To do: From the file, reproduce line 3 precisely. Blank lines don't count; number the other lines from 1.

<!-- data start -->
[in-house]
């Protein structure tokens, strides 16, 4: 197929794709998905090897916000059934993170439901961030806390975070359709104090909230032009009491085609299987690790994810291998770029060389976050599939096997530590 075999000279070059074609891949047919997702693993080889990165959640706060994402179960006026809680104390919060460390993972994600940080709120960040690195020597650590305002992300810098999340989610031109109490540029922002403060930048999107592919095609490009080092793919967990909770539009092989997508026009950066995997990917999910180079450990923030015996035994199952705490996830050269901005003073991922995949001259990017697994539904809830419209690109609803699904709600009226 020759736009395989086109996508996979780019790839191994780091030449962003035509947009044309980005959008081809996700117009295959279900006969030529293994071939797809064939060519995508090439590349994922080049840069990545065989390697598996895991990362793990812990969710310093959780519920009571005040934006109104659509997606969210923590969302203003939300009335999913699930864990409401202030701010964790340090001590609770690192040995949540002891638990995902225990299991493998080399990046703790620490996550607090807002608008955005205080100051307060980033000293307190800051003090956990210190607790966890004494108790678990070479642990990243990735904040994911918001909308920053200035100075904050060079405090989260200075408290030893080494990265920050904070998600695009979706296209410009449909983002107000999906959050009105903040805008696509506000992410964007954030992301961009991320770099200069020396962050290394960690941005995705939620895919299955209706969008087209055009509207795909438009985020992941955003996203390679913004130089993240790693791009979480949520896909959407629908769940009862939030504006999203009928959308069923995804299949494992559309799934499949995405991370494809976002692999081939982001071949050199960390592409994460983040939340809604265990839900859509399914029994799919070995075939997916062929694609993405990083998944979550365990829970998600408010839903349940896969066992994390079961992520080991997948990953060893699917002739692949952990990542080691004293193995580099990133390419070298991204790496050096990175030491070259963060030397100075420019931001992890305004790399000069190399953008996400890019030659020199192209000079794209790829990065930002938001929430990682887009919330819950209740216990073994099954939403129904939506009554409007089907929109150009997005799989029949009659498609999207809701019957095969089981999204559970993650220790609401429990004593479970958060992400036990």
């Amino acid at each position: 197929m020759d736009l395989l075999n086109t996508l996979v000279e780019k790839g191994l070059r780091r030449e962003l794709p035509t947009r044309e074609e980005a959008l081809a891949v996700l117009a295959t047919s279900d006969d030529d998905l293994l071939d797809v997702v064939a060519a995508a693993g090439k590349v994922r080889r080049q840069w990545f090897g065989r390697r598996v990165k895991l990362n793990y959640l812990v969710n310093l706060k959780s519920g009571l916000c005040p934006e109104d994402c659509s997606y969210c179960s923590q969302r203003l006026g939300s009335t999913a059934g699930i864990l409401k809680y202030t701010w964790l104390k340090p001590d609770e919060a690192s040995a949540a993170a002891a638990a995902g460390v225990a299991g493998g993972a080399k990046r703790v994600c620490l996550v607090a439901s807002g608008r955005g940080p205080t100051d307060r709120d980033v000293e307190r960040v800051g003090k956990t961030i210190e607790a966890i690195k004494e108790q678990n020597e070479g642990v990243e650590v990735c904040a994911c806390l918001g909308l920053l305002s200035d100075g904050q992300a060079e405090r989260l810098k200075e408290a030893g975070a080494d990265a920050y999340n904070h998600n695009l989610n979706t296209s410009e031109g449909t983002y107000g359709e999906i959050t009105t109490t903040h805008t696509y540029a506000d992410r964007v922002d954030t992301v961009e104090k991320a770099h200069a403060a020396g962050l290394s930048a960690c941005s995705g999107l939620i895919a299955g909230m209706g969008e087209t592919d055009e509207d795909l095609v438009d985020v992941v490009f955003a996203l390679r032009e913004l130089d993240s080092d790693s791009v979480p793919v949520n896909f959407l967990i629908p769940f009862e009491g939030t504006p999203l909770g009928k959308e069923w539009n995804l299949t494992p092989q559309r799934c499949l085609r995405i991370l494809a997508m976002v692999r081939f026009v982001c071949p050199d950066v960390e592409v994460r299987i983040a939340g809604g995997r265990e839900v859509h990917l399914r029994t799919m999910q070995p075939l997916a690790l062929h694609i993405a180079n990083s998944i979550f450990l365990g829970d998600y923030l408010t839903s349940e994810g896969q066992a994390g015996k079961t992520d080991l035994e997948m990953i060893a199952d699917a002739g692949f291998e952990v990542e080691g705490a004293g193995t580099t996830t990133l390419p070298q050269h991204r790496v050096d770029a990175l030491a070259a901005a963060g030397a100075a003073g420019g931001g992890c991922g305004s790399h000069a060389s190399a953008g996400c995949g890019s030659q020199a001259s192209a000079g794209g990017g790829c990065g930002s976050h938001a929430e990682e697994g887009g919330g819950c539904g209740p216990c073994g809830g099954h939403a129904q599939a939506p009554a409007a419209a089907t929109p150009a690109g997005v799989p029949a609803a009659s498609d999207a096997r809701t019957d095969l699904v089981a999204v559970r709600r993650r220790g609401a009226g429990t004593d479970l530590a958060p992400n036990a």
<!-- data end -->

């Amino acid at each position: 197929m020759d736009l395989l075999n086109t996508l996979v000279e780019k790839g191994l070059r780091r030449e962003l794709p035509t947009r044309e074609e980005a959008l081809a891949v996700l117009a295959t047919s279900d006969d030529d998905l293994l071939d797809v997702v064939a060519a995508a693993g090439k590349v994922r080889r080049q840069w990545f090897g065989r390697r598996v990165k895991l990362n793990y959640l812990v969710n310093l706060k959780s519920g009571l916000c005040p934006e109104d994402c659509s997606y969210c179960s923590q969302r203003l006026g939300s009335t999913a059934g699930i864990l409401k809680y202030t701010w964790l104390k340090p001590d609770e919060a690192s040995a949540a993170a002891a638990a995902g460390v225990a299991g493998g993972a080399k990046r703790v994600c620490l996550v607090a439901s807002g608008r955005g940080p205080t100051d307060r709120d980033v000293e307190r960040v800051g003090k956990t961030i210190e607790a966890i690195k004494e108790q678990n020597e070479g642990v990243e650590v990735c904040a994911c806390l918001g909308l920053l305002s200035d100075g904050q992300a060079e405090r989260l810098k200075e408290a030893g975070a080494d990265a920050y999340n904070h998600n695009l989610n979706t296209s410009e031109g449909t983002y107000g359709e999906i959050t009105t109490t903040h805008t696509y540029a506000d992410r964007v922002d954030t992301v961009e104090k991320a770099h200069a403060a020396g962050l290394s930048a960690c941005s995705g999107l939620i895919a299955g909230m209706g969008e087209t592919d055009e509207d795909l095609v438009d985020v992941v490009f955003a996203l390679r032009e913004l130089d993240s080092d790693s791009v979480p793919v949520n896909f959407l967990i629908p769940f009862e009491g939030t504006p999203l909770g009928k959308e069923w539009n995804l299949t494992p092989q559309r799934c499949l085609r995405i991370l494809a997508m976002v692999r081939f026009v982001c071949p050199d950066v960390e592409v994460r299987i983040a939340g809604g995997r265990e839900v859509h990917l399914r029994t799919m999910q070995p075939l997916a690790l062929h694609i993405a180079n990083s998944i979550f450990l365990g829970d998600y923030l408010t839903s349940e994810g896969q066992a994390g015996k079961t992520d080991l035994e997948m990953i060893a199952d699917a002739g692949f291998e952990v990542e080691g705490a004293g193995t580099t996830t990133l390419p070298q050269h991204r790496v050096d770029a990175l030491a070259a901005a963060g030397a100075a003073g420019g931001g992890c991922g305004s790399h000069a060389s190399a953008g996400c995949g890019s030659q020199a001259s192209a000079g794209g990017g790829c990065g930002s976050h938001a929430e990682e697994g887009g919330g819950c539904g209740p216990c073994g809830g099954h939403a129904q599939a939506p009554a409007a419209a089907t929109p150009a690109g997005v799989p029949a609803a009659s498609d999207a096997r809701t019957d095969l699904v089981a999204v559970r709600r993650r220790g609401a009226g429990t004593d479970l530590a958060p992400n036990a």